Kupa is Polish for “poo-poo”, and it’s pronounced, “koo-pa.”Â Siusiu is Polish for “wee-wee”, and it’s pronounced “shoo-shoo.”
When you’re nearly three years old, everything has a proper method. There is no gray area; there are no acts or activities that don’t have strict rules, regulations, and expectations.
Rituals abound, and often, the adults don’t even realize there is a ritual for this or that, let alone what the various elements of a given ritual are.
L’s morning rituals are set. We wake Her Highness up, and the first stop is the kitchen bar. We get out the milk; she opens it. We bring her the cocoa mix; she opens it. We pour the milk; she adds the cocoa. She stirs and tastes; we stir and taste. She closes the sippy cup; we check that it’s tightly screwed on.
Any violation of theseÂ sacrosanct rituals is troubling. Try to open the milk and L cries, “I do it! I do it!” Try to screw on the sippy cup lid before she has a chance and she cries, “I do it! I do it!” It has become so problematic that we introduced a ritual of our own: “L’s Magnificent Mornings.” It’s a sticker-bribery system, basically. It works, but it has only added one more ritual to our ritualistic lives.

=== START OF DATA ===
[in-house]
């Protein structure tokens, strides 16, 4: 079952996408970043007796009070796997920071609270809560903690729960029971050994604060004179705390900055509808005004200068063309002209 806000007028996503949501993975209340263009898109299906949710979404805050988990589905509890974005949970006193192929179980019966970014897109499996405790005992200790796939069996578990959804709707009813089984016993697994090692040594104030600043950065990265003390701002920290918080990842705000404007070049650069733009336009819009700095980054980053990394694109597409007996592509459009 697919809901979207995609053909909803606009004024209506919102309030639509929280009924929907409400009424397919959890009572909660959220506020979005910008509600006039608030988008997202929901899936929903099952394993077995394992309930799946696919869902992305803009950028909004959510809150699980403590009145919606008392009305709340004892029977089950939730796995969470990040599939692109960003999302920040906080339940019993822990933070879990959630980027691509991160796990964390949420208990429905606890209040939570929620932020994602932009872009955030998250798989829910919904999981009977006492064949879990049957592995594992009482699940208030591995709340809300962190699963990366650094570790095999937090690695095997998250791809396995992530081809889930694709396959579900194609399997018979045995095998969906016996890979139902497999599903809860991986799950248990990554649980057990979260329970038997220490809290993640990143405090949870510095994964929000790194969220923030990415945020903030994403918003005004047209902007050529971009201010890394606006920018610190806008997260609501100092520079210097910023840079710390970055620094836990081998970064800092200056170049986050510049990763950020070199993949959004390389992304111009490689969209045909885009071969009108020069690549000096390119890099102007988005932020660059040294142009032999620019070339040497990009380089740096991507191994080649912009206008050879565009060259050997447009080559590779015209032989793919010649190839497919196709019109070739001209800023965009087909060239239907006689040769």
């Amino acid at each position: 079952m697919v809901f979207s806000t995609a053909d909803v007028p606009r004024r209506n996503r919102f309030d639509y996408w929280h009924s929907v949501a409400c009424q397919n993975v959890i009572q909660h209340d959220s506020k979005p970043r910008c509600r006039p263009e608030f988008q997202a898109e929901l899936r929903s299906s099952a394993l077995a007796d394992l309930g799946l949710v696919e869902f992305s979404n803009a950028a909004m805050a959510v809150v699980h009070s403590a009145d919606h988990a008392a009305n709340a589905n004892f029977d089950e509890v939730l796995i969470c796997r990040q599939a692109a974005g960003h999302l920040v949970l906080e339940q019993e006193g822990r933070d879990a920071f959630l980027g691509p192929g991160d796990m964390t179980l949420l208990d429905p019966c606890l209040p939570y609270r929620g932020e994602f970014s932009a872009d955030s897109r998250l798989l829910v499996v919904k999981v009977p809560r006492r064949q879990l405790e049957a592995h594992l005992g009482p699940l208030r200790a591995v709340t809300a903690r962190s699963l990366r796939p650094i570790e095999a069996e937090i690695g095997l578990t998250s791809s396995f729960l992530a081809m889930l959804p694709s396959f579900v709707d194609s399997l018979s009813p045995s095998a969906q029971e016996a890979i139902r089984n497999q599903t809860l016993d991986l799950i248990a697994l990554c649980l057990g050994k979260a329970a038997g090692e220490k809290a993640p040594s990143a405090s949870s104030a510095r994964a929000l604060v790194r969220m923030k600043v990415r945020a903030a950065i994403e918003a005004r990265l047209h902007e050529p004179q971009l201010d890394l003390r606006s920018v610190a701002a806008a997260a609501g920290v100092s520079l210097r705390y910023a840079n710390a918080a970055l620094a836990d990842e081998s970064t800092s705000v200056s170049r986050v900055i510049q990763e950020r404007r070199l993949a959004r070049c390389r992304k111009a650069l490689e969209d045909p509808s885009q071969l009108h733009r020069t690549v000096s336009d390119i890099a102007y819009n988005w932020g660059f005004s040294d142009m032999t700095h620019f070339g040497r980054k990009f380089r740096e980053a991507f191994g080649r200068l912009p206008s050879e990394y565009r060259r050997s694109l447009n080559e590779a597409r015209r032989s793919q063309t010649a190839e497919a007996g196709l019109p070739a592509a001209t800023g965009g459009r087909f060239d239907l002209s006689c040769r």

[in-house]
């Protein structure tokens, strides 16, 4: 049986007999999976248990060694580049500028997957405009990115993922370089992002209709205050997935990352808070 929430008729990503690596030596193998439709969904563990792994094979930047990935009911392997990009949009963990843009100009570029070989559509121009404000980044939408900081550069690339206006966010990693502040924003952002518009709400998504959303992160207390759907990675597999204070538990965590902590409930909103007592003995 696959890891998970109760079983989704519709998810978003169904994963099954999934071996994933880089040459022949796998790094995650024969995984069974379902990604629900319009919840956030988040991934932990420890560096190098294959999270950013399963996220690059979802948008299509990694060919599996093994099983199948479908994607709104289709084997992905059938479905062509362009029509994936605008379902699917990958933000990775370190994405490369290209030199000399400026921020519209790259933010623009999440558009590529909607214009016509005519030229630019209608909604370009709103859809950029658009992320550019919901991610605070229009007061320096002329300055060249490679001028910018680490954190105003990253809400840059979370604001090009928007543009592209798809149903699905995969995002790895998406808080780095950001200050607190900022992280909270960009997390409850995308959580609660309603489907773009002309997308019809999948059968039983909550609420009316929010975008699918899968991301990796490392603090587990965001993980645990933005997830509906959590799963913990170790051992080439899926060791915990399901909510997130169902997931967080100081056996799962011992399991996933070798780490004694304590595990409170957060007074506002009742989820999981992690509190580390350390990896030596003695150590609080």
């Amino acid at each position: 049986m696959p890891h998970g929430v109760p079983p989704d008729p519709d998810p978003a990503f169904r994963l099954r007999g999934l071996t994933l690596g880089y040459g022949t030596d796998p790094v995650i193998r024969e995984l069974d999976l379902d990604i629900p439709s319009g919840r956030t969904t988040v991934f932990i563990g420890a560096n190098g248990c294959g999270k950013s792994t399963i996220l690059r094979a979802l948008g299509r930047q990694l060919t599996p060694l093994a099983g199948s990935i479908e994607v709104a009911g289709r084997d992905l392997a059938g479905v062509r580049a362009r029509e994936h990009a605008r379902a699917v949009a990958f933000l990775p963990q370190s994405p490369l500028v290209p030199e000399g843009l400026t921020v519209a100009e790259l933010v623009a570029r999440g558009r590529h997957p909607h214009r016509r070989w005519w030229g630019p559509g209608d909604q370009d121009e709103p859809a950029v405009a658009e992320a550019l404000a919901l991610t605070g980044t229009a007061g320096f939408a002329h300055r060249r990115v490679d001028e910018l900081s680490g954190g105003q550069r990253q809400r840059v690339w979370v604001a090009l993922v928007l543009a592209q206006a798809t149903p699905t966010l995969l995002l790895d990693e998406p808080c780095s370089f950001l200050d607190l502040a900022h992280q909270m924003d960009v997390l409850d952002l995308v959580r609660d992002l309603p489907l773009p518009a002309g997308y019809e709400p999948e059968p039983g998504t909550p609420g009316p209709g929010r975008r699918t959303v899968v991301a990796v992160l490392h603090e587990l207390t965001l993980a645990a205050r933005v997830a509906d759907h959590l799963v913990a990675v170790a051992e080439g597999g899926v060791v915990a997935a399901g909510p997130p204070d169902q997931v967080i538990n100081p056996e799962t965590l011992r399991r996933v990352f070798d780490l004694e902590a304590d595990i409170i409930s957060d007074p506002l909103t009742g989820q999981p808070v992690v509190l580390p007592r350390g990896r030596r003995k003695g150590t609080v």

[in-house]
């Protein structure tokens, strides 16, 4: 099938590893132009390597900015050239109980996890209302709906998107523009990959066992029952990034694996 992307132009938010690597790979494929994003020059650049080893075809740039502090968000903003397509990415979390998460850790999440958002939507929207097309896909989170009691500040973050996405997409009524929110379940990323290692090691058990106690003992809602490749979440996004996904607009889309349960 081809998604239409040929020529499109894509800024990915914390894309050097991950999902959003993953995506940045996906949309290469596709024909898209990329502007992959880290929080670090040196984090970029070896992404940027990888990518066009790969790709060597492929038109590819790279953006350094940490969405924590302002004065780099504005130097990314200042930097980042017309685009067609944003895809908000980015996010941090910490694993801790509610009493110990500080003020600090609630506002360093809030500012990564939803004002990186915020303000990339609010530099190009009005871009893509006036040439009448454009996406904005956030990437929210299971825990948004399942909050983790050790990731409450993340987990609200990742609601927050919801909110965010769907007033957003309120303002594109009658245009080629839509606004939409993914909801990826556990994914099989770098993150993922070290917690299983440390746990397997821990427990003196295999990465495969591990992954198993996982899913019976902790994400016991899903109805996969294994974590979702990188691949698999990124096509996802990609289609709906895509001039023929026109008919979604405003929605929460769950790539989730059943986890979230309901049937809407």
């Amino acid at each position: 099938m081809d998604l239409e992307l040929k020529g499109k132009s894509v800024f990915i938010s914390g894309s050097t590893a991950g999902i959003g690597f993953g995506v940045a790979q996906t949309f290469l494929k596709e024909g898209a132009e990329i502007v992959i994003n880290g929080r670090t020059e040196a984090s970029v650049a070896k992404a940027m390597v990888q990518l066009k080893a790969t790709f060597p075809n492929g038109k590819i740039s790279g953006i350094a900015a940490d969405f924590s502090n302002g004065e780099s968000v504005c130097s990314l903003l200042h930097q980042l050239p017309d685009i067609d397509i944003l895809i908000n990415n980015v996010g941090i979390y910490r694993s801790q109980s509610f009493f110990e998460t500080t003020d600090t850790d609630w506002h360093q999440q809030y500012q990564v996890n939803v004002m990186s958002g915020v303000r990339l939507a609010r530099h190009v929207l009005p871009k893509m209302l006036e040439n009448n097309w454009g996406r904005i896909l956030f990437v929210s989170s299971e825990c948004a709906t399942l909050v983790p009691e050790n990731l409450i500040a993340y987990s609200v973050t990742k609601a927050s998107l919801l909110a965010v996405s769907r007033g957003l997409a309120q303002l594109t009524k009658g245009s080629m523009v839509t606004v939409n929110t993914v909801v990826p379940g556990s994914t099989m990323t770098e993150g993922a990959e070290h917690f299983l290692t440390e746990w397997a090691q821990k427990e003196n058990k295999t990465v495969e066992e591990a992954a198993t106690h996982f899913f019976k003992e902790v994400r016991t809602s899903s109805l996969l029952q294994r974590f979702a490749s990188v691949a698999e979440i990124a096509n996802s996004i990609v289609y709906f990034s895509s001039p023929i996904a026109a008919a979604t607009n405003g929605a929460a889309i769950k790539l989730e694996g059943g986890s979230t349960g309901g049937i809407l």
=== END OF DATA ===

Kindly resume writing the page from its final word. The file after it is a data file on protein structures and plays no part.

Most of the rituals appear without warning. A new ceremony concerns entering the bathtub. It is not to be done at one end or the other, but precisely in the middle. Galaxies collide and gravity dissipates otherwise.
Occasionally, we get to watch a ritual being born. Slowly, it develops and moves from the status of “occasional addition to an existing activity” to full-blown sacrament.
This afternoon, I might have witnessed it.
L came to me asking for help in the bathroom. This can only mean that baby wipes will be necessary. After L created her “awful smell” (as she once referred to it), I suggested that we flush it down.
“No, I need to siusiu,” she replied solemnly.
“Well, we can flush and then you can siusiu,” I suggested.
She shook her head. “No, no! Kupa needs to swim!”
I suggested that kupa might have more room in the big potty and she reluctantly agreed. If I were to place a wager on it, though, I suspect it won’t be the last time L tries to protect kupa‘s right toÂ exercise.